Lots of times when I read Biblical accounts, I like to put myself in the shoes of those who were at the scene. Like an actor, I imagine myself playing the role of a major character and wonder if somehow I’d rewrite the part differently.
In the events during Holy Week, there are several players that intrigue me. I consider Peter and wonder what my reaction would have been if someone accused me of being a follower of Christ. Would I have denied my Savior three times as he did?
I think of Judas Iscariot and his betrayal of Christ. Would I have had the ability to put aside blood money and instead run to Jesus’ when He was being tortured? Would I have defended Him or deserted Him?
And finally, what of the crowd that welcomed Jesus into Jerusalem? The events of that day will be celebrated soon as we too declare “Hosanna in the highest!” But how many from that same crowd became part of the mob before Pilate and shouted “Crucify Him!”? Would I have joined in with them, not fully understanding that Jesus was the Son of God?
All of this is purely speculation and all are questions 2000 years later that we cannot fully answer. But as we look back and evaluate through the lens of the cross, we realize that even for those who turned their back on Jesus, redemption was made available to them.
It is said that the ground is level at the foot of the cross. What I take this to mean is that all of us have rejected or turned our back on Jesus at some point. Everyone has gone astray as sin is inherit to all mankind.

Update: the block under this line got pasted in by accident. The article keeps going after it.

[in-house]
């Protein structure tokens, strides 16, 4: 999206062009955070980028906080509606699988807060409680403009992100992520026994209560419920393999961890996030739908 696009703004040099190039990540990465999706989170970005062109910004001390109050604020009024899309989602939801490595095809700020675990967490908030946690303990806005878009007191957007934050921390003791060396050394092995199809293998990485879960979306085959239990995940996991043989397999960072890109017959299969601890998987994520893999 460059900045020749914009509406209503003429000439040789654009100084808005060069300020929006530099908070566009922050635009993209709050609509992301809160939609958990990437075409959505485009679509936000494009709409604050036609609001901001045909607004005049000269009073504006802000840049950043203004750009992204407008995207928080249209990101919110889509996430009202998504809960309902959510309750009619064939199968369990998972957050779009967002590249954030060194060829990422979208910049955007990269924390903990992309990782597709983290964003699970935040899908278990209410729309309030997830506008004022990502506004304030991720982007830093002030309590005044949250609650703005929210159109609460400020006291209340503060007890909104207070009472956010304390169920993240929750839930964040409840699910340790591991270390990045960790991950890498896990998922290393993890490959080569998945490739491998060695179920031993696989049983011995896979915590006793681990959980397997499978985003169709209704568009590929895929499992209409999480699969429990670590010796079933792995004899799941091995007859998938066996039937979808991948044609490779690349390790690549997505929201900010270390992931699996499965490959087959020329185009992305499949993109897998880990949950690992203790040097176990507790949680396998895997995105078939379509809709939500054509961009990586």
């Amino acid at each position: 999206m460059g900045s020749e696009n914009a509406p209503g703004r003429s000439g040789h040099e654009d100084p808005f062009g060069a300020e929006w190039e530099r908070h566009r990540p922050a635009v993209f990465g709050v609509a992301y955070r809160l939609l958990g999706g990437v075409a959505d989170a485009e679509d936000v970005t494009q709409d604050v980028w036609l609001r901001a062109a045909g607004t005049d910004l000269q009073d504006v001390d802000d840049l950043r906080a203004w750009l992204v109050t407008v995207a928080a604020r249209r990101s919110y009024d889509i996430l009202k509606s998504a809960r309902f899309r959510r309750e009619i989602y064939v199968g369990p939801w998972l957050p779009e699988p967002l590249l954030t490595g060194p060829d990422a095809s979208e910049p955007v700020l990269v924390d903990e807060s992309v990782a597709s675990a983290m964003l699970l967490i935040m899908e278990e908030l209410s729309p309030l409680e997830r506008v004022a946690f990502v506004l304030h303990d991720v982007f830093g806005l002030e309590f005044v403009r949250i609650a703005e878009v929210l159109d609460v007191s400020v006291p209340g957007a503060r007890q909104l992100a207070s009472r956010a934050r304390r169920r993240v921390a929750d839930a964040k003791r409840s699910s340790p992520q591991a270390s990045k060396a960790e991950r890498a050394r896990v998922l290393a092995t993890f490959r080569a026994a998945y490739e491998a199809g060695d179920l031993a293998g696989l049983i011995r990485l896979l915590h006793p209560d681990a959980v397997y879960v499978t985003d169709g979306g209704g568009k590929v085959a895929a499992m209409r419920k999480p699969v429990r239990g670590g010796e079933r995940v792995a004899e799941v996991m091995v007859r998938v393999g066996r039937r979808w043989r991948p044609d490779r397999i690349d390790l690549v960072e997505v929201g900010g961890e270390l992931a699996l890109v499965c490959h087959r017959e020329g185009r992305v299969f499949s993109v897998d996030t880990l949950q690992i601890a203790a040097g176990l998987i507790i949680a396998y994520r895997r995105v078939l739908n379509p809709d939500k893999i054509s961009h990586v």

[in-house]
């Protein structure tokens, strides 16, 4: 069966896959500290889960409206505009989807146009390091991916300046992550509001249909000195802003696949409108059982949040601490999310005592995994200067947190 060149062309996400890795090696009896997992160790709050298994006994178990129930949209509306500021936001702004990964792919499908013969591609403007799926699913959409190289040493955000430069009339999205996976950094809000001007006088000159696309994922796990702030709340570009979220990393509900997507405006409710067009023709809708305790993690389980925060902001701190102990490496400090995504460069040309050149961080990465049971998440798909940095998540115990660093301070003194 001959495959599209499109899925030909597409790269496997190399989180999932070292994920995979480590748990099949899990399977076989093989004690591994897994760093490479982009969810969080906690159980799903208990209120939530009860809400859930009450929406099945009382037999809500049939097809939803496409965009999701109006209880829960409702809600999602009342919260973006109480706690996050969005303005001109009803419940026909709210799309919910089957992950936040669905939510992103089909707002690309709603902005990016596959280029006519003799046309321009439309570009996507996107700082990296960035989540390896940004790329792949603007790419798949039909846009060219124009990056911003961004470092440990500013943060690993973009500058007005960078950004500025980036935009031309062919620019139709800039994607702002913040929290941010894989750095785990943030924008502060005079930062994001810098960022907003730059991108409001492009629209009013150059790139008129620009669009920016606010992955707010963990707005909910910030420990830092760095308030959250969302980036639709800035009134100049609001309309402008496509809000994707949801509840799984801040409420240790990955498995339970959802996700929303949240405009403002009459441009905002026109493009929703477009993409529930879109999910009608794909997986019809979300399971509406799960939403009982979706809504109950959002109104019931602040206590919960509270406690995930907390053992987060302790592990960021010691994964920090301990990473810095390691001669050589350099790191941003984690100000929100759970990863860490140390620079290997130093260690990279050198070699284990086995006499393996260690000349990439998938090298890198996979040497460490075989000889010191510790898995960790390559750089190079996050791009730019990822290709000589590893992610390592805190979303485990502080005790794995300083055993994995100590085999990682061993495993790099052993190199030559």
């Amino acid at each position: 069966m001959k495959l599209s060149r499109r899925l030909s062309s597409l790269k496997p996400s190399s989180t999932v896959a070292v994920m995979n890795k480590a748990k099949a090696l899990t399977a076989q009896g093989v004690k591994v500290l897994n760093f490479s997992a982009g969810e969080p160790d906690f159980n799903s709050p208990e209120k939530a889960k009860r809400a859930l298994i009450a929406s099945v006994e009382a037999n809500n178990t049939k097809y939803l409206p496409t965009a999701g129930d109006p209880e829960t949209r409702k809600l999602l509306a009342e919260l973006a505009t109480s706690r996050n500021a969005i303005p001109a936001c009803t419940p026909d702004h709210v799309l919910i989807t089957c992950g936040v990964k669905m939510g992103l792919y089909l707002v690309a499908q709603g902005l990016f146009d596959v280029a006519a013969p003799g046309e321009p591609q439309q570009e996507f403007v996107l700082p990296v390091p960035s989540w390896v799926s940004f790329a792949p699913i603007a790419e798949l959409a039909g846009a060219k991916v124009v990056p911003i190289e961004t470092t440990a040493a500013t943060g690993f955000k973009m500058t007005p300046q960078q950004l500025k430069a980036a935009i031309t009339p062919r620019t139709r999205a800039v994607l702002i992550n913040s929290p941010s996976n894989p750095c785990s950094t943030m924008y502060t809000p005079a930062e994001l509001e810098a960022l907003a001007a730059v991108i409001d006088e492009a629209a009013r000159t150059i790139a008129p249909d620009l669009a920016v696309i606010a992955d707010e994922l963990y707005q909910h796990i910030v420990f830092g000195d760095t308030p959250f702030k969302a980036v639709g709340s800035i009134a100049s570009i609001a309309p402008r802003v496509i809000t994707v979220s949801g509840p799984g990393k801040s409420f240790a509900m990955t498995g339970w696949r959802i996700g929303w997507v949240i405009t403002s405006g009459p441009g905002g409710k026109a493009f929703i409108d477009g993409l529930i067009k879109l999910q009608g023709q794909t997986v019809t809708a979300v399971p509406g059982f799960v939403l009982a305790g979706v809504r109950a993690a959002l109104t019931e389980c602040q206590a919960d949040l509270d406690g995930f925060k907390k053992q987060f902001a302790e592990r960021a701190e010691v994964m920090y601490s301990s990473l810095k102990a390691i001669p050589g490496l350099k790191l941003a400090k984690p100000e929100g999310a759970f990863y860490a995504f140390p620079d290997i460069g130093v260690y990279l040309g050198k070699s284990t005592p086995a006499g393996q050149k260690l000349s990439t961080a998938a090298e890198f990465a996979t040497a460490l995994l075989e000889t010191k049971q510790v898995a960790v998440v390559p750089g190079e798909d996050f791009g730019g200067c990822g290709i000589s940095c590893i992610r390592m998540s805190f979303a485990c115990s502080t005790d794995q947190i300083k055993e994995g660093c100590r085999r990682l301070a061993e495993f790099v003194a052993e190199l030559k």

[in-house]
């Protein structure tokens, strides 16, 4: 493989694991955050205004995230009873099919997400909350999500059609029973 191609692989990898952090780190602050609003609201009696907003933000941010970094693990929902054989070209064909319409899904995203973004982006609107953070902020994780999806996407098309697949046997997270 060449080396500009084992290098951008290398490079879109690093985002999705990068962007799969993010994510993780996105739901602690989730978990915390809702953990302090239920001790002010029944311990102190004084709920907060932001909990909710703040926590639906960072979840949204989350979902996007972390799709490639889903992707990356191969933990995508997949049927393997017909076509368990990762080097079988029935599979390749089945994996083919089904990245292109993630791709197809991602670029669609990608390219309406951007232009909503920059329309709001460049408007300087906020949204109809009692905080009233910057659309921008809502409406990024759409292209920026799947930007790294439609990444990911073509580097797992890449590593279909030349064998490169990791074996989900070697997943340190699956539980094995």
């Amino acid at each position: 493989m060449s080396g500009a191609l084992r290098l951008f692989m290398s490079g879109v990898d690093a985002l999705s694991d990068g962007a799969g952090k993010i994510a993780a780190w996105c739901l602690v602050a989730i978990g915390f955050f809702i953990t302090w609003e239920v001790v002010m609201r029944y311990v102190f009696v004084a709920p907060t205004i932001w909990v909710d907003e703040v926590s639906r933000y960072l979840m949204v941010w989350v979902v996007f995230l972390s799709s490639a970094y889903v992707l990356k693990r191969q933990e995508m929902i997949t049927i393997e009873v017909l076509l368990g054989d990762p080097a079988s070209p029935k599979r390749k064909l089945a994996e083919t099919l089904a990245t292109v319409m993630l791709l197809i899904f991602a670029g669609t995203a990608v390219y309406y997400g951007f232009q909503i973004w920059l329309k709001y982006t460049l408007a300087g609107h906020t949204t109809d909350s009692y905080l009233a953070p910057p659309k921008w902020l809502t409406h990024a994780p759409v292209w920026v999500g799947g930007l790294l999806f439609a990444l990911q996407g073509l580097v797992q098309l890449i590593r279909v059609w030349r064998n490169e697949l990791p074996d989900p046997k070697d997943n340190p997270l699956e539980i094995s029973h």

Paul’s words in Romans 3 challenge and convict us as we consider what the work of salvation truly means:
For all have sinned and fall short of the glory of God, and all are justified freely by His grace through the redemption that came by Christ Jesus. God presented Christ as a sacrifice of atonement, through the shedding of His blood—to be received by faith. Romans 3:23-25
Everyone. All of humanity falls short. But grace is a free gift that comes to us through Christ’s sacrifice. It is undeserved and unmerited. What a blessed Savior and what a word of hope!
I don’t have a 3-point message this week and in reality, I don’t think it is necessary to make this entry more complicated than what it is. You see, we who have accepted Christ as Savior have realized our sin and need for His atonement. But we know any of us could easily have been Peter, Judas, or a member of the angry mob. We are no better than they are and they no worse than we. The ground is level at the cross.
It’s the reminder of this message, especially at Easter, that must grip us once again. We were sinners set apart from God. He came to us. He made a way for us. He wrote redemption’s story and if we’ve accepted that story for our lives, hallelujah! Amen and amen! As Paul said, we receive this message by faith.
My opening title “What Would We Have Said Of Him?” is really a point to end on as we lead into next week. Perhaps we know what we would have said of Christ before we came to believe in Him. We had a totally different view before our eyes were opened to the Gospel. But taking the title a step further, we can be prepared to answer “What Do We Now Say Of Him?”; knowing that post-salvation, we have a much different outlook and perspective of our Savior and Lord.
It’s that outlook and viewpoint an unbelieving world needs to see in us today! We all have eyes watching us and examining Christ from what we say or do. This Easter, make it a point to display clearly Who Jesus is and the reason He had to die. As you pray for boldness, I’m praying too. And I firmly believe those are the prayers God loves to answer!
Have a blessed week! Please let me know how I can pray for you: firstname.lastname@example.org